The number of people homeless in Auckland is now up to 23,409 according to a new study looking for possible solutions.
The Auckland Council’s Homelessness Policy Project which is considering what role the organisation should take in addressing homelessness, says the number is up by 3200 people since the last census in 2013 of those without proper housing.
Worse, with no change to policy and responses, the number is projected to rise another 3100 to 26,522 in just three years.
The old, 2013 census numbers leave out those in ‘uninhabitable housing’ such as garages and sheds. The majority of those included are ‘sharing temporarily’ – which is defined as couch surfing in a private residence (16,350 people); those in temporary accommodation, such as emergency housing, refuges, camp grounds, maraes, hotels and motels and boarding houses (3,175) and those on the streets, rough sleeping or in vehicles (771).
An update on the study by the council’s Affordable Housing Policy Team will today be presented to the Auckland City Centre Advisory Board, a joint council and private sector group working on improving the CBD.
It is analysing overseas responses to homelessness and coming up with options for Auckland Council on how it should respond here. Two of its aims are to “identify gaps and opportunities in Auckland and develop options for Council’s position and role”.
Those driven to homelessness are listed as people of low income, and/or Māori or Pasifika, gay or transgender, affected by mental health issues, addictions, family violence, without support networks or having experienced state care.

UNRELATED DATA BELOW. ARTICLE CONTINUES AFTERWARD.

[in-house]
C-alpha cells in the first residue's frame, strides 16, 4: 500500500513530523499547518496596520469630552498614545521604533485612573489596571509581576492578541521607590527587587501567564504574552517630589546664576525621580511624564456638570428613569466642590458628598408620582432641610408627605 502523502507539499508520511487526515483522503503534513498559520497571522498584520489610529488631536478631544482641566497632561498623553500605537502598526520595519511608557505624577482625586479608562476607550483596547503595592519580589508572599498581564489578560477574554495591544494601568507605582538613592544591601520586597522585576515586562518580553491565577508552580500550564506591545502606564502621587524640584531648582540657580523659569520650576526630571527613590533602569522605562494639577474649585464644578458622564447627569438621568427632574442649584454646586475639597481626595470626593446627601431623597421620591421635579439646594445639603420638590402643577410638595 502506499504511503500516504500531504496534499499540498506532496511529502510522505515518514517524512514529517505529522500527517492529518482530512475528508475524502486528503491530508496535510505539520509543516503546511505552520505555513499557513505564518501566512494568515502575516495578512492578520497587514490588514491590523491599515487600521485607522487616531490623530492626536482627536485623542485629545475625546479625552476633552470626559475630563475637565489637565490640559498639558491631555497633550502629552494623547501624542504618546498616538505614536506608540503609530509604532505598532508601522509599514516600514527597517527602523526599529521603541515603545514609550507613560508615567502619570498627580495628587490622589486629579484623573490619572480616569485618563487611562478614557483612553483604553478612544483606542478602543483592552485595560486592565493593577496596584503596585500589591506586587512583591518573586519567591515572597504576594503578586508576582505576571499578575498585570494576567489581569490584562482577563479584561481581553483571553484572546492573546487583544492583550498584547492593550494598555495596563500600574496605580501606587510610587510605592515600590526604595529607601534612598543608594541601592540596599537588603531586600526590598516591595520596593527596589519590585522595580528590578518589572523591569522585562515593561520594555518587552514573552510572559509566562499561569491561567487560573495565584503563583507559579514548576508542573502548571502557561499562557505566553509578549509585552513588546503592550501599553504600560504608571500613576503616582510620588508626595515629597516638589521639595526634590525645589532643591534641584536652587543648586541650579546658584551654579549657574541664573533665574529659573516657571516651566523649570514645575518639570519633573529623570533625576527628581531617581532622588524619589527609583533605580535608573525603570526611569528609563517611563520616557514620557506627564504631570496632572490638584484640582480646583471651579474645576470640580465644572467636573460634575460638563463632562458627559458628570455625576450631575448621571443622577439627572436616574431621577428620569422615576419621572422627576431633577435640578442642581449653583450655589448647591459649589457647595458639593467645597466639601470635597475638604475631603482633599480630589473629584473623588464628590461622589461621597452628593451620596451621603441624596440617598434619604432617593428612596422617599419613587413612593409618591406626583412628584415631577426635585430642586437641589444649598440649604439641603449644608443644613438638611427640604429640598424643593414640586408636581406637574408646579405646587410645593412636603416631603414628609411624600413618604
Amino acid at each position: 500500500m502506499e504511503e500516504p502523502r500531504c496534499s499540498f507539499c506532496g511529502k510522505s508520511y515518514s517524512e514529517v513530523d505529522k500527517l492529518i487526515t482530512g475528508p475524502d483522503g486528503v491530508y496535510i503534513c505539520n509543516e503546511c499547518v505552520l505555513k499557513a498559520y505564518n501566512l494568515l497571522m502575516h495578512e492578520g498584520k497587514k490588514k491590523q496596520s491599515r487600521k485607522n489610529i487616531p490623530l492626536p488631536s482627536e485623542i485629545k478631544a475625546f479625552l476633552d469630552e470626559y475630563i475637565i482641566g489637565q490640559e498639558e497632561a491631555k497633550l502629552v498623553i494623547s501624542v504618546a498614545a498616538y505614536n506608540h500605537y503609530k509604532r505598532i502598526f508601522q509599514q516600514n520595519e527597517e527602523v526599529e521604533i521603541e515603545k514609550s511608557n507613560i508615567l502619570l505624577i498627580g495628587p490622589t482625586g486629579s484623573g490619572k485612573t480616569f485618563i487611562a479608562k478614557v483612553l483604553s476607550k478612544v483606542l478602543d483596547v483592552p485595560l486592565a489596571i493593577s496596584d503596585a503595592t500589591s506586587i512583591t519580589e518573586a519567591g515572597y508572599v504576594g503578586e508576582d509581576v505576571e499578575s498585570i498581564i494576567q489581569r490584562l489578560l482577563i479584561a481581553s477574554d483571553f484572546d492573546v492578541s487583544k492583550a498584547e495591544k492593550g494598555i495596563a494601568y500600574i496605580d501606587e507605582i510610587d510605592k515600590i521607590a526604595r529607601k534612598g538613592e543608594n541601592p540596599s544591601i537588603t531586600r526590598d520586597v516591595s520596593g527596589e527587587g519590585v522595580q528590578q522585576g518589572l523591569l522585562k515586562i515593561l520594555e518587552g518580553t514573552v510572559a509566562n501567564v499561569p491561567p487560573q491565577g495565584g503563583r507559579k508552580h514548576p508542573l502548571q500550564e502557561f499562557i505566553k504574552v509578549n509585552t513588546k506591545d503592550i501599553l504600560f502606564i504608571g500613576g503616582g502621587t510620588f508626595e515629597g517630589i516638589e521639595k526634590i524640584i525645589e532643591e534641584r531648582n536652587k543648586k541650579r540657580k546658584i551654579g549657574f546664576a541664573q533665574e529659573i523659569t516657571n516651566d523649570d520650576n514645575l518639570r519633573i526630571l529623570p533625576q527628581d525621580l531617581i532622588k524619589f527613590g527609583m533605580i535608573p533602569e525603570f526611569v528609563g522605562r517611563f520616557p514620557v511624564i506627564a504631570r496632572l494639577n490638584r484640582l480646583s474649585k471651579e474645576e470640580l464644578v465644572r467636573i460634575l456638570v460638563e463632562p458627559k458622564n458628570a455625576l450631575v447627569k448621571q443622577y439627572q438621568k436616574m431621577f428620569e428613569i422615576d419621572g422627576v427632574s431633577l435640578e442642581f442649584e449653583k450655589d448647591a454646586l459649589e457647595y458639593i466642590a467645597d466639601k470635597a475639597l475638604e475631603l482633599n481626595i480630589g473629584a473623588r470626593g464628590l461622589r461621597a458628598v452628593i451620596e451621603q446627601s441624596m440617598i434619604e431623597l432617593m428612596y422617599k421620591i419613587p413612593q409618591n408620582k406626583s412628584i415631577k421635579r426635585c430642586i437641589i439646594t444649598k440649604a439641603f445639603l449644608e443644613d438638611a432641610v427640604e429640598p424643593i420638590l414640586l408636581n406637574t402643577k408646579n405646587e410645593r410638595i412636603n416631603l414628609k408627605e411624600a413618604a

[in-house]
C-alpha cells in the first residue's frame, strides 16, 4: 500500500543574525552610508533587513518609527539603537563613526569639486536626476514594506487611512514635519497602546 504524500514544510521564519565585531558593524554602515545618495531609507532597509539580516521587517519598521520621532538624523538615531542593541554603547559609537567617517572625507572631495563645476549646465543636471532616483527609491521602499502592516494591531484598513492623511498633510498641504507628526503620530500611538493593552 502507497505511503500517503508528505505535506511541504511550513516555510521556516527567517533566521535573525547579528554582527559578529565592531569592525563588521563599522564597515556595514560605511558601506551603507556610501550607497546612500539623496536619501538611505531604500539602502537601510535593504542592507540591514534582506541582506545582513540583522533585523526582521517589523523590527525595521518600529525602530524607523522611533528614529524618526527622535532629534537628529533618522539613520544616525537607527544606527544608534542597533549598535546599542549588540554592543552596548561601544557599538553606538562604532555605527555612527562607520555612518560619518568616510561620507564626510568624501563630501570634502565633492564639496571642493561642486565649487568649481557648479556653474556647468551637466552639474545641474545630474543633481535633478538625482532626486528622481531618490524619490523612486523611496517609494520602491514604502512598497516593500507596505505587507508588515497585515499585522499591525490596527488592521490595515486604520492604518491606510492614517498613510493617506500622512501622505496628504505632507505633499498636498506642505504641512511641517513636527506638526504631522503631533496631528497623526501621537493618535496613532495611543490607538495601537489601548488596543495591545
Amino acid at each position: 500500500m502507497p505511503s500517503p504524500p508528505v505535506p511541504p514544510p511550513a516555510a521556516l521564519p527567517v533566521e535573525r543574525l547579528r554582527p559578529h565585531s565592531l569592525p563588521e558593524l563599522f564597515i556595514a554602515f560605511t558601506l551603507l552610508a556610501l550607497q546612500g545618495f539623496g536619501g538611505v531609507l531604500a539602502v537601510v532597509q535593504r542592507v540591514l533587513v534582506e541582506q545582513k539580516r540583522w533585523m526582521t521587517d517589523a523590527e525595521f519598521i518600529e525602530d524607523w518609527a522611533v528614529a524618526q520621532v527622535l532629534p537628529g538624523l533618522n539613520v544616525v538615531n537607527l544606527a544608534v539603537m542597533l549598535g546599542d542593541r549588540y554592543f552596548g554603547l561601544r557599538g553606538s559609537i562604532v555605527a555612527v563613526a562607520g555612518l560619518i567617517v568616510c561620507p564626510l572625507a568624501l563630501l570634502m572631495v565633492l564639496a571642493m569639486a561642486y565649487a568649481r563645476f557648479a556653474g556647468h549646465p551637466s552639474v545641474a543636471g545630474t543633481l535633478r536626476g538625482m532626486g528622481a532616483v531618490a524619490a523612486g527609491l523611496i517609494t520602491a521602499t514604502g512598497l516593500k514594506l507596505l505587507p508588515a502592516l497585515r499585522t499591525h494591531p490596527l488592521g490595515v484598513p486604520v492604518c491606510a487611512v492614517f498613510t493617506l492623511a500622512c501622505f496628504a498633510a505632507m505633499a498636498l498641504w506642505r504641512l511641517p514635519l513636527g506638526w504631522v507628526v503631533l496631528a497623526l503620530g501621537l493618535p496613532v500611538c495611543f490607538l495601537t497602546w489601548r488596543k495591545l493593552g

The structural factors driving homelessness range from poverty and unemployment to housing affordability and supply, income inequality and social housing levels.
The presentation says the council currently has its focus on improving the situation but there is “little focus on ending, preventing” homelessness. Auckland Council has two full time staff coordinating its work on the problem, no policy position, and its assets in response involve some housing for older people and public facilities like lockers, showers and libraries.
A designated city rate fund has allocated $2m to an upgrade of the Catholic Church’s James Liston Hostel expected to begin early next year, $1m to Housing First and the Council has $830,000 a year in its long term plan, plus $500,000 in Mayor Phil Goff’s budget. The council distributes money as grants to some homelessness service providers.
The Auckland Plan, the council’s major strategic document, talks of substantially raising living standards and “housing all Aucklanders”, sets a goal of ending rough sleeping by 2030, but the new project says there is no operational policy position.
However there is no overall and comprehensive data apart from a street count annually by the Auckland City Mission, and the census data is quickly dated. No data exists on uninhabitable housing and the Ministry of Social Development has a narrow definition of homelessness. The presentation says the Rough Sleeping Steering Group “operates in an Auckland context but has no mandate or funding.”
It sets out four options for the city to adopt politically and operationally:
– Do Less, with low tolerance of the homeless through regulation enforcement
– Retain the Status Quo, where the Council deals with homelessness on a case by case basis
– Do More, a response involving strategic leadership, coordination and monitoring
– Do a Lot More, a “progressive” response involving affordable housing and possibly social support.
A further report is expected to the council’s Environment and Community Committee next month after more discussions with local boards.
The City Centre Advisory Board has been told council officials are urging those behind big CBD and waterfront developments to provide public “amenities” within their projects that would be accessible to those in need. The council’s Community Empowerment Unit is also talking to the City Mission about installing storage lockers for rough sleepers somewhere in the city, possibly the grounds of the St Matthews in the City church, but the time and cost of managing the service and the Mission’s upcoming move of premises has held that project back.